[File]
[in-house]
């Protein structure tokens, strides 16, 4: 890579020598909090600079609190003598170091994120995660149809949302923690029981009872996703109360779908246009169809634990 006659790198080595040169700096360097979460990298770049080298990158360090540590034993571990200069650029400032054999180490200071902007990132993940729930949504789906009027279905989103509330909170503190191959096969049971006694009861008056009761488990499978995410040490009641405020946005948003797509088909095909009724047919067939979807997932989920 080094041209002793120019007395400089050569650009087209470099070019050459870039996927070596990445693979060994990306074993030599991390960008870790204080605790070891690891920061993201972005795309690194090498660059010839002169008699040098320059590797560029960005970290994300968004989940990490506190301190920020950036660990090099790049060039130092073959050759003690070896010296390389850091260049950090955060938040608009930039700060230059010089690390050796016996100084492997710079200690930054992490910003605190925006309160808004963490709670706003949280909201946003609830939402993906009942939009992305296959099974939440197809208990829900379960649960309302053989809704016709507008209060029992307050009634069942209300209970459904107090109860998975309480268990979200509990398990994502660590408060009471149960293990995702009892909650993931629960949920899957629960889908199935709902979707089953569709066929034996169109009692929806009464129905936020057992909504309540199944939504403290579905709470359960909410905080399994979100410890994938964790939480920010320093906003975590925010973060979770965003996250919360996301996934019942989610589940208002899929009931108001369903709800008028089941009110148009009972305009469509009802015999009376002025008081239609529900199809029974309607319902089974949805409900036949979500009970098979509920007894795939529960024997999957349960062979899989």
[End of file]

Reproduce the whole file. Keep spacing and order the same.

[in-house]
């Protein structure tokens, strides 16, 4: 890579020598909090600079609190003598170091994120995660149809949302923690029981009872996703109360779908246009169809634990 006659790198080595040169700096360097979460990298770049080298990158360090540590034993571990200069650029400032054999180490200071902007990132993940729930949504789906009027279905989103509330909170503190191959096969049971006694009861008056009761488990499978995410040490009641405020946005948003797509088909095909009724047919067939979807997932989920 080094041209002793120019007395400089050569650009087209470099070019050459870039996927070596990445693979060994990306074993030599991390960008870790204080605790070891690891920061993201972005795309690194090498660059010839002169008699040098320059590797560029960005970290994300968004989940990490506190301190920020950036660990090099790049060039130092073959050759003690070896010296390389850091260049950090955060938040608009930039700060230059010089690390050796016996100084492997710079200690930054992490910003605190925006309160808004963490709670706003949280909201946003609830939402993906009942939009992305296959099974939440197809208990829900379960649960309302053989809704016709507008209060029992307050009634069942209300209970459904107090109860998975309480268990979200509990398990994502660590408060009471149960293990995702009892909650993931629960949920899957629960889908199935709902979707089953569709066929034996169109009692929806009464129905936020057992909504309540199944939504403290579905709470359960909410905080399994979100410890994938964790939480920010320093906003975590925010973060979770965003996250919360996301996934019942989610589940208002899929009931108001369903709800008028089941009110148009009972305009469509009802015999009376002025008081239609529900199809029974309607319902089974949805409900036949979500009970098979509920007894795939529960024997999957349960062979899989």